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on being “the tenth transmitter” of a pedigree, let him ask himself, is a coxcomb improved for having passed through ten filtrations such as himself? If he will strut in the pride of his ancestry and his tailor, let us not have it impressed upon us, that it is the coat in both cases that makes the man, and not the man the coat; it matters not whether it is a coat of arms, or one of Stultz's.

Non domino domus, sed domus domino honestanda. It is to be hoped the lesson of thirty years may keep this foolish arrogance for the future within some endurable bounds.

18th.—Left Paris, upon the whole very well satisfied with my few weeks' ramble, having seen much to admire, as well as much to disapprove; but certainly not less in humour with good old England than I was before; which, as far as travelling has brought me acquainted with national character, to estimate as it deserves, only requires to have visited any other country under the sun. And even with all the fascination of their polish and sociality, I confess the frank, candid, manly honesty of Englishmen, provided only that it is not vulgar, has charms for me above any French varnish of manners, however they may have been studied under a maitre d'agrémens. But, more than all, the liberty we enjoy, through the blessings of a free constitution, under the best of Kings, makes me feel quite satisfied at home,

ουτε εγωγε

ης γαίας δυναμαι γλυκώτερον αλλο ιδεσθαι. .


To see

so large a portion of enlightened mankind, the largest and fairest part of Europe, sunk in servitude to the stupendous and glaring absurdities of so rank a superstition as the Roman Catholic, is a phenomenon in human imbecility that confounds explanation. But however we may mourn for poor human nature, it is evidently as inconsistent with reason, as with the spirit of true religion, to hope to combat the evil by waging an eternal conflict of abuse and recrimination. Yet are there too many who regard such a polemical spirit as being only zealously affected in a good cause;" not recollecting that this zeal ends precisely where it begins, in words; occupying itself in diatribe, in place of silencing the ene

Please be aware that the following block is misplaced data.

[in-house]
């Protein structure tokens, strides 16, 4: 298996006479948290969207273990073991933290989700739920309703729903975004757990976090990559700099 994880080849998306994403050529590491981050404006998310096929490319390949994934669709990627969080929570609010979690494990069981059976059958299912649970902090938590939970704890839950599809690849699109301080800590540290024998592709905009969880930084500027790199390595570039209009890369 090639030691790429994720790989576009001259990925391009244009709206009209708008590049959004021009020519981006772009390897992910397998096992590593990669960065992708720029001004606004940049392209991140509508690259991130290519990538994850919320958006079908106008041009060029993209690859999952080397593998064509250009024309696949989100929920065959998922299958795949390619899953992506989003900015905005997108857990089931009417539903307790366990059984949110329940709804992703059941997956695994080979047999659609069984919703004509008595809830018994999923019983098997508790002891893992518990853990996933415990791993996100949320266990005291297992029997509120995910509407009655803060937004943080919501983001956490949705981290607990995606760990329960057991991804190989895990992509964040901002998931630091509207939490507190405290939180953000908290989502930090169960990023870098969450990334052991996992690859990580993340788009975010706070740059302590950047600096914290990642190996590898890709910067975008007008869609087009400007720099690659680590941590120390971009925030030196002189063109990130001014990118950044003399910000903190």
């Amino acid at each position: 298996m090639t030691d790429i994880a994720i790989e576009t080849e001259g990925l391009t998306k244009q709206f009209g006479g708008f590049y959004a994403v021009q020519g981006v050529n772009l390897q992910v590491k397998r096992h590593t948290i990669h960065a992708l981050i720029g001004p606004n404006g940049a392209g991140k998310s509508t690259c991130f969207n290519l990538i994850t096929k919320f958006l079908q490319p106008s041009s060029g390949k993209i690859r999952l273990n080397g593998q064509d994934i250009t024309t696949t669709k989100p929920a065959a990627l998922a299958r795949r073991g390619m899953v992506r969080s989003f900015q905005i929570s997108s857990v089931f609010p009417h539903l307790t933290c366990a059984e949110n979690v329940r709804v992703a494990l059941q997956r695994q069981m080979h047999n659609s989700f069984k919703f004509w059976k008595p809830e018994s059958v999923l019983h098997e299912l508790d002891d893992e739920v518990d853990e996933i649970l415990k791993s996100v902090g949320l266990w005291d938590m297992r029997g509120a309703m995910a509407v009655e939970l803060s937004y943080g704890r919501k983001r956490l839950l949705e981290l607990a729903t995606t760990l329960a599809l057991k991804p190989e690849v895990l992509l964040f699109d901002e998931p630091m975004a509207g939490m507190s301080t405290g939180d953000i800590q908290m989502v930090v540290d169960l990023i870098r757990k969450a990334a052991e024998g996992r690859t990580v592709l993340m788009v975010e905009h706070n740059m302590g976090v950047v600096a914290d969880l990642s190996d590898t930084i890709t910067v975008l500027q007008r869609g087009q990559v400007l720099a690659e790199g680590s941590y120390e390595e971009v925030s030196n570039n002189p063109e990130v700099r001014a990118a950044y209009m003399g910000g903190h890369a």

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mies of truth, by setting the example of its practice. The

purpose of the following reflections is to afford the reader an opportunity of judging whether, notwithstanding the invulnerable excellencies of our own church, there is still not enough of infirmity left in all conscience to keep us both humble and charitable.

I cannot be ignorant of the tremendous disadvantages under which a layman ventures an opinion on the subject of religion, and that such an attempt may savour even of presumption; but so long as salvation is the common concernment of mortals, and that it cannot be intended by Providence there should be one religion for the rich, and another or none at all for the poor, one for the learned, and another for the simple, one for the clergy, and another for the laity, -it appears to me that any subject of Christendom is fairly at liberty to contribute his mite of humble opinion when he thinks it may be of use. If he sees, or even fancies he sees, that he can point out how the interests of our religion have been essentially obstructed, as a member of the Christian commonwealth, he conceives he is not merely at liberty, but that the positive duty lies upon him to do his utmost, ne quod detrimenti respublica caperet. And whether, as we read in a late address of the two houses of convocation to our beloved Sovereign, we direct our attention to the avowed enemies of Christianity, or to those who, professing the faith of Christ, sedulously labour to disparage and degrade the church,” never was there a more dangerous spirit of infidelity abroad than at the present moment, or one to which so many circumstances concur to give effect and encouragement. If we would be convinced of this, let us only take a slight general survey of the apathy of those ranks whose example is most influential, the mockery of the learned, the disregard of religion in private, its mere formality in public, the systematic levity of all ranks, the lethargy of bishops, and indolence of the clergy in general. These, though they may be considered negative signs of declension, to my view (and I think I do not see through a jaun

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